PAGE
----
Dec 092014
 

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A completely subjective list of films that I really didn’t enjoy in 2014. They’re a mix of cinema releases, direct-to-VOD and festival flicks. Some of these are comedies that weren’t funny; some were indie/low-budget films with no substance; and others just really, really offended me. Check out the list after the jump.

10. The Last 5 Years (Richard LaGravenese)
The-Last-Five-Years-Anna-Kendrick-Jeremy-Jordan

Watching this film was like listening to people tell an in-joke that you don’t know the context to. Adapted from the very popular stage show of the same name, this film was made for those who were familiar with the source material, and not for anyone else. The film was littered with Broadway/theater jokes that went way over my head and I was completely bored by the sickly singing and middling plot. This film also wins the award for the worst cinematography of the year – I didn’t realise it was possible to be so bored by the way the camera moved. It was completely uninspired.
 

9. Serena (Susanne Bier)
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10 minutes in and I knew this film was not going to be good. I should have listened to my judgement and walked out, but instead I stayed to be lulled into a stupor for the 109 minute runtime of this snooze-fest. Bier has done the seemingly impossible and proved that yes, you can in fact make a film with two of the most charismatic actors around and have zero chemistry. From the clunky dialogue, to the poor editing and the amazing (cough) CGI-spectacular ending, this film really didn’t have much going for it.
 

8. Palo Alto (Gia Coppola)
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I know a lot of people really liked this film, but it didn’t work for me it all. It felt like the result of a rich child’s film project about their über cool friends and their oh-so-tough upper class life. I hated the way this was shot, particulary the seemingly random slapping on of a weird filter in a few spots. James Franco’s delivery was so bad I actually snorted at some point. I’m pretty sure he was just getting high. A dull exercise.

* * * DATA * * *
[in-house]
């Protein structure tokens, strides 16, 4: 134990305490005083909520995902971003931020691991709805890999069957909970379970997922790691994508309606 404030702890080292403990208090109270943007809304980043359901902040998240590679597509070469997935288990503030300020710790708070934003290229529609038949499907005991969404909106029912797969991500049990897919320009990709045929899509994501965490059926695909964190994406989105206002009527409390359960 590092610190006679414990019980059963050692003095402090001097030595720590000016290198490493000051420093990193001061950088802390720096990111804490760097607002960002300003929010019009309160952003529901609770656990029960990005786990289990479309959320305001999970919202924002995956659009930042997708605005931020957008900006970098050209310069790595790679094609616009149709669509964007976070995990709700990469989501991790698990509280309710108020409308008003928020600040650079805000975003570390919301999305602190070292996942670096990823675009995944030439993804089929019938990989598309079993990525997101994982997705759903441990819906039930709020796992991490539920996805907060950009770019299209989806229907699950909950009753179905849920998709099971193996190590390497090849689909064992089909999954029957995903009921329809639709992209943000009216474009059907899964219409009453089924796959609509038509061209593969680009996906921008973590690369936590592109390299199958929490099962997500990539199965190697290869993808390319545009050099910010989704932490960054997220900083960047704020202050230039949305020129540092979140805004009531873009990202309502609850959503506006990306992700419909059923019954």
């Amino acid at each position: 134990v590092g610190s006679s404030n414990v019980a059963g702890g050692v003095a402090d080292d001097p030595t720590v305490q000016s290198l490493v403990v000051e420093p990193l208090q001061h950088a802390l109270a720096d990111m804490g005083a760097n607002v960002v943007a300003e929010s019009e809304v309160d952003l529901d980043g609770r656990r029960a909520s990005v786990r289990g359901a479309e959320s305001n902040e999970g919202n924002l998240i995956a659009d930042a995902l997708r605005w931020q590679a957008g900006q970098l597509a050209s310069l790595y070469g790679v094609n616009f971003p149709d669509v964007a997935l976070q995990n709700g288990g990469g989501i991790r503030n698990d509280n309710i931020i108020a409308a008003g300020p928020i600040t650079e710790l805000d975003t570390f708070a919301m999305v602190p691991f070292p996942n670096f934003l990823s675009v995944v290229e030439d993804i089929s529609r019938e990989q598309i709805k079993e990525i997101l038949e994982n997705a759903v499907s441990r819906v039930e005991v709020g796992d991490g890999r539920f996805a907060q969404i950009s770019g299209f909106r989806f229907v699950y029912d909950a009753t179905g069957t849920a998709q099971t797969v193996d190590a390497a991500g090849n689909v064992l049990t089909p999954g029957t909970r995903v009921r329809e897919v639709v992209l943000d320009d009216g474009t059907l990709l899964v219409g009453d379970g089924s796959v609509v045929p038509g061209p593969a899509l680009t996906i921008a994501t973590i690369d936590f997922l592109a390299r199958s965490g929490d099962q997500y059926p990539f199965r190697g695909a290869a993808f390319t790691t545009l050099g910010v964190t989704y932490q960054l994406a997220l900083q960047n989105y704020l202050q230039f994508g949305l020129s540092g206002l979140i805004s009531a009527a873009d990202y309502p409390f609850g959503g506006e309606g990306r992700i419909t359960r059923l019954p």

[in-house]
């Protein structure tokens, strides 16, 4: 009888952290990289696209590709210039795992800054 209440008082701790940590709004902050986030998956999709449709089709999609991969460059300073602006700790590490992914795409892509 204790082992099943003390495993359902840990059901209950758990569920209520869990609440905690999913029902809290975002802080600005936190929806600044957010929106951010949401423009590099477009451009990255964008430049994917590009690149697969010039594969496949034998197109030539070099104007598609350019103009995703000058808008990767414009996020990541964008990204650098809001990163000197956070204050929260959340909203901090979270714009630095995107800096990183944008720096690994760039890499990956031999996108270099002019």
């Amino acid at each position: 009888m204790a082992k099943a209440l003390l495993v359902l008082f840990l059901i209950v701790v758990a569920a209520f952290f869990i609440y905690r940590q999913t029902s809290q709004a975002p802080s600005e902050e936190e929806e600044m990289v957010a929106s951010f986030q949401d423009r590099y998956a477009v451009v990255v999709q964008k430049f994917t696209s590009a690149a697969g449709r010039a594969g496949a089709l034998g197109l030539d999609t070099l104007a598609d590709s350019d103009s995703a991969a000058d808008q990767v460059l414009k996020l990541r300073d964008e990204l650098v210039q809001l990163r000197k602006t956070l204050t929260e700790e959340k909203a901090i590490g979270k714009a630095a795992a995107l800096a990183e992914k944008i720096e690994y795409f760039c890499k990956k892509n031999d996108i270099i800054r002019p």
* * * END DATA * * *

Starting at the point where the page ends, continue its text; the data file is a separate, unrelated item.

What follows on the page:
7. A Million Ways to Die in the West (Seth MacFarlane)
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I have never been so grateful for a fire alarm in my life. Someone up there must have been listening to me mutter, “get me out of here” under my breath. This is not my type of humour. I laughed…once, I think. Mostly I swayed between being bored and feeling embarrassed by how bad it was. Poor Charlize, she really did give it her all.

6. The World of Kanako (Tetsuya Nakashima)
 
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While watching this I swayed from being bored, to being impressed and to being deeply offended. I have to give the film praise for its interesting cinematography and editing – there were some really impressive montages set to bubblegum Japanese hyper pop that worked very well. However in between all that was a boring story about a disgusting man, his screwed up daughter and the sex crimes and abuse that were apart of their worlds. Features the most amount of violence towards women I have seen in film for some time. I can usually handle extreme Japanese cinema, but this was too much for me.